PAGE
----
Wednesday 12 July 2023

Christianity is Not about strange people, somewhere else, long ago

Perhaps because I have a strong sense of identity, I have nearly always been resistant to the cultural aspects of Christianity. 

As a very young child I was averse to the arid Middle Eastern setting of Bible stories, and felt a strong counter loyalty to my verdant West Country landscape and people.

I retain an intermittent hostility to the whole practice of making "being a Christian" into the attempt to focus my thinking on strange people, somewhere else, and long ago.

I don't like the endless and recurrent practice of dwelling on Jesus stories, ancient Hebrew stories; nor of regarding Medieval society as a model to be emulated.

In this sense, I retain the impulse toward that private and spontaneous "neo paganism" of my childhood and teens. 

Christianity has been primarily cultural in ways that I dislike, and which are killing the faith in a world where the culture is now essentially Satanic.

I seek a Christian faith and practice which breaks away from this historical and geographic cultural core. And stops being focused on other people.

What is needed is immediate and lived and experiential. Personal and divine. Happening here, now, to me and those I love - to my place, my country; and my mythic roots.

We ought to be able to get the idea of what is needed for salvation and Christian living... get the idea from whatever source, or none (none except our own inner experiences) ... 

And Then... live in the present with an eye to eternity.


Stephen Macdonald said...

I recently surveyed the latest scholarship around the Bible and learned that the consensus (outside of evangelical circles) is that only about 5 of the Pauline epistles were actually written by Paul circa AD 50-70. It is now believed that the synoptic gospels are pseudepigrapha written by unknown authors (not the apostles for whom they are named today) around AD 70-100. The fourth gospel was, according to these scholars, likely written around 100 AD, again not by anyone who actually met Jesus.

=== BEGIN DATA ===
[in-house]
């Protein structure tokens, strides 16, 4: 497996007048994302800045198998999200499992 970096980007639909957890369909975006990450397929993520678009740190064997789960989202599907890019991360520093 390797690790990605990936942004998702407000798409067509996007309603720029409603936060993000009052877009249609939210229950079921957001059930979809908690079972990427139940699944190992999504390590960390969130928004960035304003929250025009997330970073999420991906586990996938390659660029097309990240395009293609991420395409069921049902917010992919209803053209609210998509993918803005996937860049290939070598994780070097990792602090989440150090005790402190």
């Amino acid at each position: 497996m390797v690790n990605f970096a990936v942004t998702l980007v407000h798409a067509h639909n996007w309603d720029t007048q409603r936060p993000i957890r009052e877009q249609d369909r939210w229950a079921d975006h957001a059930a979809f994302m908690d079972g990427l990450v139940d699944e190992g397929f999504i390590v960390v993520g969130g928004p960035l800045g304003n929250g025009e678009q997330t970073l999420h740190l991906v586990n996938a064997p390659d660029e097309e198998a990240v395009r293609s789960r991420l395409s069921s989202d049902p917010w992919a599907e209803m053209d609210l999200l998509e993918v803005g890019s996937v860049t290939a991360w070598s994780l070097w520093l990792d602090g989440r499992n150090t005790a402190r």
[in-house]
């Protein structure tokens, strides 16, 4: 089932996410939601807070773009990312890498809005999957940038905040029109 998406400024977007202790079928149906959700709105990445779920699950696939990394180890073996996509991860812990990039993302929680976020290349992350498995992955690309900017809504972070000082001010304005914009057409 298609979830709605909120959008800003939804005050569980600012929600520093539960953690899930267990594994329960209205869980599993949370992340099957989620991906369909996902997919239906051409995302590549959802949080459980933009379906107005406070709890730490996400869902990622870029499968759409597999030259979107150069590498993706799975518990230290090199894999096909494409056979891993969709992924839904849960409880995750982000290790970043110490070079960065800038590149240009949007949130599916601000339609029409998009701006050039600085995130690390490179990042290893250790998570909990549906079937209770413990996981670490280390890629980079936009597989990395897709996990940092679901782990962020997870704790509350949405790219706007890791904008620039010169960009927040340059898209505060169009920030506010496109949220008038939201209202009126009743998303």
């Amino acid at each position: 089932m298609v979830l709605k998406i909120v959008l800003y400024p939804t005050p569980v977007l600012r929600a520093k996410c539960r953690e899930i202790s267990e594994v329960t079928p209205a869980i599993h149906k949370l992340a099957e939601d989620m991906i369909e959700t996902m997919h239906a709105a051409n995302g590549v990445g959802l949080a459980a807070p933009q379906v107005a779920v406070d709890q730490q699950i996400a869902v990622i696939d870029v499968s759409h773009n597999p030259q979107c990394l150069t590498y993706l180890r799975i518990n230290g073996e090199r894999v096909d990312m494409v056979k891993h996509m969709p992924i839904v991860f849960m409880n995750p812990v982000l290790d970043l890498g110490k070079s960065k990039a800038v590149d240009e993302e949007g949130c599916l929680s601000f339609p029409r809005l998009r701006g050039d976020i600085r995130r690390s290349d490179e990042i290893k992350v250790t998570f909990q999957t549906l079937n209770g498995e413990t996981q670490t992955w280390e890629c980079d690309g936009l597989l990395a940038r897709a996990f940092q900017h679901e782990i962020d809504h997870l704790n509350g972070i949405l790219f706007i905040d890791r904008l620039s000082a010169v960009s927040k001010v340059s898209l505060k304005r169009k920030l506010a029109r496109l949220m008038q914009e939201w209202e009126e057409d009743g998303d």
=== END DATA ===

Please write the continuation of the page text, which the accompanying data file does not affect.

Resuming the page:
Now, I have no firm position on any of this since lack the training to critically evaluate such scholarship. Even if these scholars are correct in their assessment of the provenance and chronology of the books of the Bible, I don't believe this necessarily changes their religious / metaphysical significance.

The upshot is that I find myself turning toward the Person of Jesus "directly". I'll certainly never abandon the Bible as vitally important to understanding Him, but neither will I obsess over passages that have been culturally "cherry picked".

Dr. Charlton captures in this blog something new. The outlines (at least for me) are still hazy, but growing crisper each day. What is this new thing? Perhaps the deepest relationship humanity has yet had with Jesus Christ.

agraves said...

Bruce, "live in the present with an eye toward eternity". Completely agree. Have you noticed that reading and studying scripture of any religion has not produced anyone as capable as the founder? Buddhism has not produced another Buddha, Islam has not produced another Muhammad, same for Christianity and numerous others. The study of the Vedas has not produced someone who could create another Veda. In fact I would say the study of the scriptures is evidence of our lack of intuitive spirituality, with such study leading to handcuffing our native consciousness.